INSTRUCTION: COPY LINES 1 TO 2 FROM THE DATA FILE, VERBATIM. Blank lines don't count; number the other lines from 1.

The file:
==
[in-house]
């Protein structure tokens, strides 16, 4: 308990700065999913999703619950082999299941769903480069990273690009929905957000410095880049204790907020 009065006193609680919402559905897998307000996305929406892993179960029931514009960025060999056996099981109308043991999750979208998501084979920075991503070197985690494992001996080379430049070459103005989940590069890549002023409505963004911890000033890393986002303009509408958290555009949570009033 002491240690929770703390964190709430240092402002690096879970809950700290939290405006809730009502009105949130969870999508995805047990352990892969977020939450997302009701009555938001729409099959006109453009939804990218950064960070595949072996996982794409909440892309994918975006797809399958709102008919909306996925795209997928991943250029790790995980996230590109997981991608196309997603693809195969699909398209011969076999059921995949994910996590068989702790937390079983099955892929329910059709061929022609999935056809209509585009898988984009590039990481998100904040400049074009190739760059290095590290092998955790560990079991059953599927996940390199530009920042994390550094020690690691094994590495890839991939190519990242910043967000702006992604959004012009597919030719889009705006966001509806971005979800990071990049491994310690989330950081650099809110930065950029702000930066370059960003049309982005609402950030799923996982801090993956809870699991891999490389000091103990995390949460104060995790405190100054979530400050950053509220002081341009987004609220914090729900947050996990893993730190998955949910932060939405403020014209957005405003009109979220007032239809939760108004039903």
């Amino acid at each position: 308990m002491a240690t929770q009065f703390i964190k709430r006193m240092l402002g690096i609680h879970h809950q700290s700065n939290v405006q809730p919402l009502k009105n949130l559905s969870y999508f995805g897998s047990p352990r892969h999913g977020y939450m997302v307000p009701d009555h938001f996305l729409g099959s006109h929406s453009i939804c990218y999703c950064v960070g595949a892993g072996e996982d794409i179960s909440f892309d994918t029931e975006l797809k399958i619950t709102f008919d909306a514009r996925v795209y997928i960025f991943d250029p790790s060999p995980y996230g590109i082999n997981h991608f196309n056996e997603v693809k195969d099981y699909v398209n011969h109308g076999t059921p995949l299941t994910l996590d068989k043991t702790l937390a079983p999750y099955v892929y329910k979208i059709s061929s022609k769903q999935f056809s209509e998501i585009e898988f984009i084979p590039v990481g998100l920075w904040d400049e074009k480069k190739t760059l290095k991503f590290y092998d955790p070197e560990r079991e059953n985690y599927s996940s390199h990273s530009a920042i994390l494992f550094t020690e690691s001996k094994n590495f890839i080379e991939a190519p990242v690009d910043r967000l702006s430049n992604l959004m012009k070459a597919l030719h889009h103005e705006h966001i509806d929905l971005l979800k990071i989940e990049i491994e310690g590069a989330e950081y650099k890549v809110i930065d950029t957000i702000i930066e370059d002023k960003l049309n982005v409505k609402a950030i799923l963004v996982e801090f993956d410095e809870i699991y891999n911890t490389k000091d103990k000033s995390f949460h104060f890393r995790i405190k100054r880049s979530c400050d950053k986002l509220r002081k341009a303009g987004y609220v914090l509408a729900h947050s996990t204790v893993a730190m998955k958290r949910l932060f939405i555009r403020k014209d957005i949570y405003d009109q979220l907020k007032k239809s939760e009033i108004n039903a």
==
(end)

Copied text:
[in-house]
């Protein structure tokens, strides 16, 4: 308990700065999913999703619950082999299941769903480069990273690009929905957000410095880049204790907020 009065006193609680919402559905897998307000996305929406892993179960029931514009960025060999056996099981109308043991999750979208998501084979920075991503070197985690494992001996080379430049070459103005989940590069890549002023409505963004911890000033890393986002303009509408958290555009949570009033 002491240690929770703390964190709430240092402002690096879970809950700290939290405006809730009502009105949130969870999508995805047990352990892969977020939450997302009701009555938001729409099959006109453009939804990218950064960070595949072996996982794409909440892309994918975006797809399958709102008919909306996925795209997928991943250029790790995980996230590109997981991608196309997603693809195969699909398209011969076999059921995949994910996590068989702790937390079983099955892929329910059709061929022609999935056809209509585009898988984009590039990481998100904040400049074009190739760059290095590290092998955790560990079991059953599927996940390199530009920042994390550094020690690691094994590495890839991939190519990242910043967000702006992604959004012009597919030719889009705006966001509806971005979800990071990049491994310690989330950081650099809110930065950029702000930066370059960003049309982005609402950030799923996982801090993956809870699991891999490389000091103990995390949460104060995790405190100054979530400050950053509220002081341009987004609220914090729900947050996990893993730190998955949910932060939405403020014209957005405003009109979220007032239809939760108004039903």